"We might not have as many star players as those other teams we've had here, but we've got a lot of solid players," said Clairton lineman JoJuan Bray, one of only four Clairton seniors on this year's team. "Plus, we have some players who are good, but people just don't know about them yet. Like [quarterback/receiver] Aaron Mathews. He's probably going to be a great player, but people just don't know about him."
Next in line
Nola, Wade and the players believe there are players with the potential to emerge as stars. One of them could be Mathews, who is a 6-foot-4, 178-pound sophomore. A few Division I colleges have already expressed interest in him as a receiver, but he will play quarterback for the Bears because of his athleticism.
"We didn't know he would be this good," Nola said. "He really improved his speed this summer and gotten stronger. Plus, he's only 15 and he's already 6-4. He's better at receiver but we need him at quarterback."
Maybe Lamont Wade (Wayne Wade's cousin) is another star in waiting. He is only a 14-year-old freshman, but already he is 5 feet 10, 177 pounds and runs the 40-yard dash in 4.5 seconds. He will start at running back tonight when Clairton plays host to Chartiers-Houston.
"If I keep working hard, I'll be the next one to step up," said Lamont Wade, whose father, Carlton, was a star basketball player at Clairton in the 1980s.
When asked if he was ready for the pressures of being a starter as a freshman, Lamont Wade said, "I'm completely ready."
Wade was a manager for Clairton the past few years.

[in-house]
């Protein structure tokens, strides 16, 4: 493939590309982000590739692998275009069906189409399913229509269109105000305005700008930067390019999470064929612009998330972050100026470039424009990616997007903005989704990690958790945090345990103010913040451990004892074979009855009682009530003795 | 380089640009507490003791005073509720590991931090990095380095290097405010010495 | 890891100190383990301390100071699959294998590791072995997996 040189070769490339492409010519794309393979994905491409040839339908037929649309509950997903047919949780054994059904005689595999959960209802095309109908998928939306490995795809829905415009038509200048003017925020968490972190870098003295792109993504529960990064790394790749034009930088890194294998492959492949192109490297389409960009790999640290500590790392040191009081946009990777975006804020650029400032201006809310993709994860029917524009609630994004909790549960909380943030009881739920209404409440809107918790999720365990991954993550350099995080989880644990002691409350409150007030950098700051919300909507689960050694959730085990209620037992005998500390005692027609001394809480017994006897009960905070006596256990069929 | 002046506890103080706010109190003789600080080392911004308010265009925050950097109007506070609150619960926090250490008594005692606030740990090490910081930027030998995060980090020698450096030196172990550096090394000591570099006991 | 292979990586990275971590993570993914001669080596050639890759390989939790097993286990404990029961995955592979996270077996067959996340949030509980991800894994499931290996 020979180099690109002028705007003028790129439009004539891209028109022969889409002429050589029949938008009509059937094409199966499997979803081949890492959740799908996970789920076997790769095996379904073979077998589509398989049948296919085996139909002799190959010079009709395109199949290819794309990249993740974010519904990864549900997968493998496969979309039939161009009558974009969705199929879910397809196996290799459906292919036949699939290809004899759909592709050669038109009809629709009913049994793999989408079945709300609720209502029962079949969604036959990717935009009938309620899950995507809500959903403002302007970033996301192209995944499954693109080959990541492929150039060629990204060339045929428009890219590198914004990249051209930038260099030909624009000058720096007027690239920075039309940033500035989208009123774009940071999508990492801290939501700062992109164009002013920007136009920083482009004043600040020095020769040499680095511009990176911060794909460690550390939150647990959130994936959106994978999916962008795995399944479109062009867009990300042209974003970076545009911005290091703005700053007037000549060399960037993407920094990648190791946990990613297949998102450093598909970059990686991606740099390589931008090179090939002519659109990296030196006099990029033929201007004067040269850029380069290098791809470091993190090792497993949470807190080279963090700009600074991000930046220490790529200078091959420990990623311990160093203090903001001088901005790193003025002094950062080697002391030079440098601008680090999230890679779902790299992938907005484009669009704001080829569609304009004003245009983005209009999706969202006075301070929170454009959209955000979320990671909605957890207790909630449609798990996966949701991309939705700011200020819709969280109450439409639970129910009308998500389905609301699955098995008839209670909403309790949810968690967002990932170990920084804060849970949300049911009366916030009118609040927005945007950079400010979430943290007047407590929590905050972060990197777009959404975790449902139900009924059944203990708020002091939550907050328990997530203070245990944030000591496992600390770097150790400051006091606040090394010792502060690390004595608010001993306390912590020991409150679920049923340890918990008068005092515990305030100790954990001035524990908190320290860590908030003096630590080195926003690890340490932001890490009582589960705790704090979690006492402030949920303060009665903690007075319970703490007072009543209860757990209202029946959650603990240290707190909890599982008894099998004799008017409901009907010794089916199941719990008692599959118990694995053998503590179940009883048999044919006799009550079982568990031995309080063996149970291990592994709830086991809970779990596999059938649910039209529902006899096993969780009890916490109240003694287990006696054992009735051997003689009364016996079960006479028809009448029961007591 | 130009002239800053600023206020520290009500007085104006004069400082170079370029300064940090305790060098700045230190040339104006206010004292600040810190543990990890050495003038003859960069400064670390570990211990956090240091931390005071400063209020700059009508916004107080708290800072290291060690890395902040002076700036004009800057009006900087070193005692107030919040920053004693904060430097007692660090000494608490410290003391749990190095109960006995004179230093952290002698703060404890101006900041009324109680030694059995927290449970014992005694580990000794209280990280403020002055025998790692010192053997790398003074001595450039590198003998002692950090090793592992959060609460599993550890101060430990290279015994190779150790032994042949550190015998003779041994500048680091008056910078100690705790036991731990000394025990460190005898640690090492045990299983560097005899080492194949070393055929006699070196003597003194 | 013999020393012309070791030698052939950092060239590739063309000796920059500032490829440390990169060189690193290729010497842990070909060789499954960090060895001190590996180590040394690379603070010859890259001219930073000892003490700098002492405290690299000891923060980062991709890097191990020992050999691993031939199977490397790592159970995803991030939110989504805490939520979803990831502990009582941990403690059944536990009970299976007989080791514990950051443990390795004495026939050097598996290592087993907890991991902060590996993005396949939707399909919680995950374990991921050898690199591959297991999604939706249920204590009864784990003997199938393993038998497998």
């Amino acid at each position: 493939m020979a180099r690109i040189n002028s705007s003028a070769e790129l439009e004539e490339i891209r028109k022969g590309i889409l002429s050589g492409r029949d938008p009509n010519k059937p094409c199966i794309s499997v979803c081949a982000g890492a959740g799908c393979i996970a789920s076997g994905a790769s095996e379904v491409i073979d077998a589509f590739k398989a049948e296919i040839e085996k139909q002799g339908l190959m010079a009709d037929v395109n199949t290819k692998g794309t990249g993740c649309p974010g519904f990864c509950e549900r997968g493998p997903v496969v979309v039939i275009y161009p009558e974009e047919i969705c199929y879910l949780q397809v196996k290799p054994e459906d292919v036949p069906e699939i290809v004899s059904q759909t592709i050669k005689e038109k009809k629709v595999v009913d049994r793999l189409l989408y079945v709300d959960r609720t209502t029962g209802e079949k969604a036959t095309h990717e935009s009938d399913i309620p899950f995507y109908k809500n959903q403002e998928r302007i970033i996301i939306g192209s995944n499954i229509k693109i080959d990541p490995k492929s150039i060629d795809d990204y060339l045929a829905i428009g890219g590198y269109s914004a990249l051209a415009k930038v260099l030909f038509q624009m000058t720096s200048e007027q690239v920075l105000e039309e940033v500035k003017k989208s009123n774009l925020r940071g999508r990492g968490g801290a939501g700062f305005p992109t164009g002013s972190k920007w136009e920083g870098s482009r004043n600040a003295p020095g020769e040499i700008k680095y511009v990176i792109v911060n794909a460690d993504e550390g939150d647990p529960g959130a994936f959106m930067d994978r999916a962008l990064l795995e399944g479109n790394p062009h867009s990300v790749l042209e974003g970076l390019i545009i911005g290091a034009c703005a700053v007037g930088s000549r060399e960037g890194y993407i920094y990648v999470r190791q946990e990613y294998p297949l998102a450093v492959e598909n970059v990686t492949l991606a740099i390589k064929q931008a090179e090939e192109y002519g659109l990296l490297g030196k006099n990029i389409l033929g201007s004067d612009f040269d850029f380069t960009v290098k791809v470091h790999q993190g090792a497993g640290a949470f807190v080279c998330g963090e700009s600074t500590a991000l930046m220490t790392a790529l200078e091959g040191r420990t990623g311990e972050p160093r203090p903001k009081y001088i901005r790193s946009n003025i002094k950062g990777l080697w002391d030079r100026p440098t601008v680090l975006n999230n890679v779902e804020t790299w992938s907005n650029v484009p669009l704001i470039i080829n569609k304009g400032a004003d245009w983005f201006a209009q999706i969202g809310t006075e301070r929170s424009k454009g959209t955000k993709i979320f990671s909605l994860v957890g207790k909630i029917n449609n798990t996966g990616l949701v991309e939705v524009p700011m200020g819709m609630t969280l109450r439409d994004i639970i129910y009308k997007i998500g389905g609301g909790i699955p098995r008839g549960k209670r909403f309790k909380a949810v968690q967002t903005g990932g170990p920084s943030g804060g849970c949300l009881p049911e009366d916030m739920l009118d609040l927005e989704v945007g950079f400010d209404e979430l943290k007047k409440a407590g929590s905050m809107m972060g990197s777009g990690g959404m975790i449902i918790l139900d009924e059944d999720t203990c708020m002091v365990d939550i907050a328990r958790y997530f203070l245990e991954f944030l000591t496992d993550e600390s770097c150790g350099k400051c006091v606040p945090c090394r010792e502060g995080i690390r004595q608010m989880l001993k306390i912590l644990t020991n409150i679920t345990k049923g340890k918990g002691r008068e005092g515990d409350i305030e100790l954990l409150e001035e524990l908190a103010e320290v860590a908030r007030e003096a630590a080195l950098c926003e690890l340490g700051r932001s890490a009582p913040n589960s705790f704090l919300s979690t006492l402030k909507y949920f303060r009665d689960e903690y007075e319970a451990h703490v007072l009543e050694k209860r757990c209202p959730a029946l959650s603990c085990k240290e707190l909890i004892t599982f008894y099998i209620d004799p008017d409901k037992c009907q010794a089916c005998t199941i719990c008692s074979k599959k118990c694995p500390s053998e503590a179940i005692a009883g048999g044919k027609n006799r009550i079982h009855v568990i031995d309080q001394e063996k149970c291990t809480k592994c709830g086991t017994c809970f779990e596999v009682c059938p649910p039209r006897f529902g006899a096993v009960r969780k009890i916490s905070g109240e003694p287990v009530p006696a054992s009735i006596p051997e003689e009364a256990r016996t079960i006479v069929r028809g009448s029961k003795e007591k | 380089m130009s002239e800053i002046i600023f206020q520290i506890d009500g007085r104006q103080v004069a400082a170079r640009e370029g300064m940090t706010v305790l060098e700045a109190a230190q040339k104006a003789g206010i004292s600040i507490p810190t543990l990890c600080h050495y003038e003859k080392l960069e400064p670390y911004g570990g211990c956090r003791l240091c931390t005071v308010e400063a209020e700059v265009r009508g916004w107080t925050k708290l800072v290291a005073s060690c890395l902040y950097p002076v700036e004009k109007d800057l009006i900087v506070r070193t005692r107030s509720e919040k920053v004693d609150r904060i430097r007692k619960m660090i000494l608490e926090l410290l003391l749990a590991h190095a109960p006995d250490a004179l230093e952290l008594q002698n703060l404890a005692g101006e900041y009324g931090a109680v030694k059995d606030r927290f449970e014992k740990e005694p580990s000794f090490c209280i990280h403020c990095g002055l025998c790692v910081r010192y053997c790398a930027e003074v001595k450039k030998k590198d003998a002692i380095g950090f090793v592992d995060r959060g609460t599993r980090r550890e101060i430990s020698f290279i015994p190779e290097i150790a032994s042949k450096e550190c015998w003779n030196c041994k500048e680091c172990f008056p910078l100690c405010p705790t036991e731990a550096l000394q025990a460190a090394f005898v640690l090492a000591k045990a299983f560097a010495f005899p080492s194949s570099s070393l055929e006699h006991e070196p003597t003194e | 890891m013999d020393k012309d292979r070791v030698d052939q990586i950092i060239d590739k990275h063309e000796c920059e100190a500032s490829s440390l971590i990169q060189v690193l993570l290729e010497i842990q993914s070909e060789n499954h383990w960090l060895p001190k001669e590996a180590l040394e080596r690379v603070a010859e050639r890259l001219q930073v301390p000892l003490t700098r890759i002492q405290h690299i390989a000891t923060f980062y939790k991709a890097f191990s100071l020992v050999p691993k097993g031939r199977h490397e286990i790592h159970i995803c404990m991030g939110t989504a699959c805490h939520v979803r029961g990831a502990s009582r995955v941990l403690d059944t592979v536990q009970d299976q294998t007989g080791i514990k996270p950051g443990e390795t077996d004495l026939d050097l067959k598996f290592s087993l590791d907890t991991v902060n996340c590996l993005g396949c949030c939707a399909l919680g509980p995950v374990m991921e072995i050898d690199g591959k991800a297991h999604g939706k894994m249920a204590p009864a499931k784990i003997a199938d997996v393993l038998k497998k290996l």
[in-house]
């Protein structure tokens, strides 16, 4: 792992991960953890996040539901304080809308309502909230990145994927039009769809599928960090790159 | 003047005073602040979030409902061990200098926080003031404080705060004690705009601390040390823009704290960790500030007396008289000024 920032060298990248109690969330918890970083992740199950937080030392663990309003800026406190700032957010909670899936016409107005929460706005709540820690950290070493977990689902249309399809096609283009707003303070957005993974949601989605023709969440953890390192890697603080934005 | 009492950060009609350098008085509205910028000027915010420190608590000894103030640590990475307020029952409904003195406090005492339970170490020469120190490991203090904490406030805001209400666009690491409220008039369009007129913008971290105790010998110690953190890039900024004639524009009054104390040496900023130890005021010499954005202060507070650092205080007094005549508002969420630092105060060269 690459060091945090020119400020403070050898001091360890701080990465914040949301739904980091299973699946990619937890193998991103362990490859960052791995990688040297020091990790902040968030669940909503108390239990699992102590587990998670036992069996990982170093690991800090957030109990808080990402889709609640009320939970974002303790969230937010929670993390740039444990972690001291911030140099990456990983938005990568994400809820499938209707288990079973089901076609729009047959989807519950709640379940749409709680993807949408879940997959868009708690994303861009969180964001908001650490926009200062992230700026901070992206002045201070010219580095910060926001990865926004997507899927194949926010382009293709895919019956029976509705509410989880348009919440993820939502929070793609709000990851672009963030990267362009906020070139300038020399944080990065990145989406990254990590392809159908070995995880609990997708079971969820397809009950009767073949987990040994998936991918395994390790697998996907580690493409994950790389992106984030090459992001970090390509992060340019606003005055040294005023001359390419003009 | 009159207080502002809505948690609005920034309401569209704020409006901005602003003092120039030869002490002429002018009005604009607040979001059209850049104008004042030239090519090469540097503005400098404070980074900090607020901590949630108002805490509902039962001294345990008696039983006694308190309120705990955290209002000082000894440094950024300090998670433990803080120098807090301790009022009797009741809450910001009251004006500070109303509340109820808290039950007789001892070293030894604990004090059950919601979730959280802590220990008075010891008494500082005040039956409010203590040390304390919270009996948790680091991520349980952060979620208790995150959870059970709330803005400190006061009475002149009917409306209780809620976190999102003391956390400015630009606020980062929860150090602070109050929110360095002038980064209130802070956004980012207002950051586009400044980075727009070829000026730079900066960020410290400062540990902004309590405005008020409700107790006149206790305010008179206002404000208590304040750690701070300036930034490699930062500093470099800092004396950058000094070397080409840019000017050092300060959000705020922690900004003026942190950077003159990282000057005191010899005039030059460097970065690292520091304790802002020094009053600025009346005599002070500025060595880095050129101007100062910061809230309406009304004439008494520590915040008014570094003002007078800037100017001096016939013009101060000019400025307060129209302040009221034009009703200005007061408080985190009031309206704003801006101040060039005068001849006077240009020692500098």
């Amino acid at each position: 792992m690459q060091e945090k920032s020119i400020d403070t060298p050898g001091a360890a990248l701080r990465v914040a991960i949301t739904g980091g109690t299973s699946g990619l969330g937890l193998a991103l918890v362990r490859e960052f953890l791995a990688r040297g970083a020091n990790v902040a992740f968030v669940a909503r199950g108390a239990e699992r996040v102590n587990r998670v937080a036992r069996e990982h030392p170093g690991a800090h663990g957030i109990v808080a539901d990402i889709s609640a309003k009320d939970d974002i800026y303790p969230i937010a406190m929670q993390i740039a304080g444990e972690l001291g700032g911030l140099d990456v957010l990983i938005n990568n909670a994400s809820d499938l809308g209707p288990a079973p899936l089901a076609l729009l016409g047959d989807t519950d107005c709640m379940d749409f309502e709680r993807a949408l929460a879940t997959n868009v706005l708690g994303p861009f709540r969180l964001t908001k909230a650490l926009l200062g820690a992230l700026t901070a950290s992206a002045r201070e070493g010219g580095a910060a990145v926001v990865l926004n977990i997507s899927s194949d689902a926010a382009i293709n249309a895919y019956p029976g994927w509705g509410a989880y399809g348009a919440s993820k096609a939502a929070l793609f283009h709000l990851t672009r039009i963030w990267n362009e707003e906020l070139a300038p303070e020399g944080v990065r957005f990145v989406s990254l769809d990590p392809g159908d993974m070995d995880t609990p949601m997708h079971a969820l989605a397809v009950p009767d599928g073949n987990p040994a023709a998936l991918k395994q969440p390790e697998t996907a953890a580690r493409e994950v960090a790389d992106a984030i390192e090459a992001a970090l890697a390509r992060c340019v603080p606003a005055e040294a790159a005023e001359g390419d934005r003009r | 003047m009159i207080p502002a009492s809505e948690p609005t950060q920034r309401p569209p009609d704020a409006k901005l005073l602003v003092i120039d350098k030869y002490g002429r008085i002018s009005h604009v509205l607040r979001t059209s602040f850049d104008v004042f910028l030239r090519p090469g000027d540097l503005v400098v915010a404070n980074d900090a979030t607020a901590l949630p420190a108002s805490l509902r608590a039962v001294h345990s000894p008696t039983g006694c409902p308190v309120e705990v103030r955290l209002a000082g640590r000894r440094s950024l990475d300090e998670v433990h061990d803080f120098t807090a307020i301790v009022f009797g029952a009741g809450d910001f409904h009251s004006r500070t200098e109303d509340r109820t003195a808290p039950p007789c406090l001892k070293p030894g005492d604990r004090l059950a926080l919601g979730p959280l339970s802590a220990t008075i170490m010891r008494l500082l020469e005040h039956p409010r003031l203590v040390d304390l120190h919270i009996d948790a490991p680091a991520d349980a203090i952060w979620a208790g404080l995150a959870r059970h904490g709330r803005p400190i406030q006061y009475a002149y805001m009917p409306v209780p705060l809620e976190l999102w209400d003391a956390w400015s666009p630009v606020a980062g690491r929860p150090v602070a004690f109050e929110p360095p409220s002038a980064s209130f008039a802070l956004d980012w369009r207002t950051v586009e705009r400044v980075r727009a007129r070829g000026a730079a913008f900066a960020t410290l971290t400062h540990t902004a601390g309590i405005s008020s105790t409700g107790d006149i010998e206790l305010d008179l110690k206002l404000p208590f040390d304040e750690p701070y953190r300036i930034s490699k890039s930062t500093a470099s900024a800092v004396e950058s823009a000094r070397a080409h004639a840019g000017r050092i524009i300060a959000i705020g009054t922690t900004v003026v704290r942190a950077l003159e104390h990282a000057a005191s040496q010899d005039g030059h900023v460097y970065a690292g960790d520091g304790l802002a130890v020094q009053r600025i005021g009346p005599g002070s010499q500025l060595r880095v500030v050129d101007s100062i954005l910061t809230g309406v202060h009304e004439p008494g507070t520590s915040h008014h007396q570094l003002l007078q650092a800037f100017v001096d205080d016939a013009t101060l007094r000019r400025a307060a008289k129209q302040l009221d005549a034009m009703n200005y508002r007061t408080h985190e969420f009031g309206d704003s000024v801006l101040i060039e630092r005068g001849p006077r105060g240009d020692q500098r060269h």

"For other ninth graders, it would be a lot of pressure to handle," he said. "For me, I don't think it's too much because I've been around."
Clairton has some returning linemen who saw considerable playing time last year -- Bray, Vance Gibson, Israel Melvin and Will Hampton. Maybe a few of them could have star power. Or maybe it could be running back Raymone Clifford.
"Actually, this year's team is one of the hardest working teams we've had in the past four or five years," Wade said. "I think they kind of feel like they have to prove themselves."
Pressures of the streak
The "new guys" that put on the Clairton orange and black tonight have the weight of that streak on their shoulders. They admit it can get pretty heavy. They don't want to be the team that ends the streak.
"I feel it," Lamont Wade said of the pressure. "You feel it from the whole town. You don't want to let the whole town down."
Mathews said, "The streak gets brought up everywhere -- in school, on the street. If I have a Clairton shirt on and I'm outside of Clairton, people want to talk about the streak."
But will the streak continue?
"The key is just to dominate on defense," Bray said. "We'll still have a good offense, but if we dominate on defense, we don't have to score that many points."
The "Bout Dat 2.0" debuts at 7:30 tonight at Neil Brown Stadium.
"We're trying to not put so much pressure on these young ones," Nola said. "They realize the community and everybody is still going to keep eyes on us. We've sort of established that expectations are to keep our winning streak going. Part of our job as coaches is to work them physically, but also psychologically to maintain what we've established. They're catching on to that."
'Bout that streak
Longest winning streaks in history of American high school football (Rank Weeks School Years):
1. 151 De La Salle (Calif.) 1992-2003
2. 109 Independence (N.C.) 2003-09
3. 89 South Panola (Miss.) 1989-95
4. 79 Smith Center, (Kan.) 2004-09
5. 74 Maryville (Tenn.) 2004-08
6. 72 Hudson (Mich.) 1968-75
7. 71 Jefferson City (Mo.) 1958-66
8. 69 Animas (N.M.) 1984-90
9. 68 Celina (Texas) 1998-2002
10. 66 St. Mary's-Colgan (Kan.)1999-2004
11. 64 Carver (Miss.) 1958-1965
12. 64 Pittsfield (ll.) 1966-73
13. 63 Clairton 2009-?
13. 63 Barton (Ark.) 1985-90
13. 63 Paulsboro (N.J.) 1992-97
13. 63 Blue Ridge (Ariz.) 1994-98
(Note -- 11-player football only)
Mike White: email@example.com First Published August 30, 2013 4:00 AM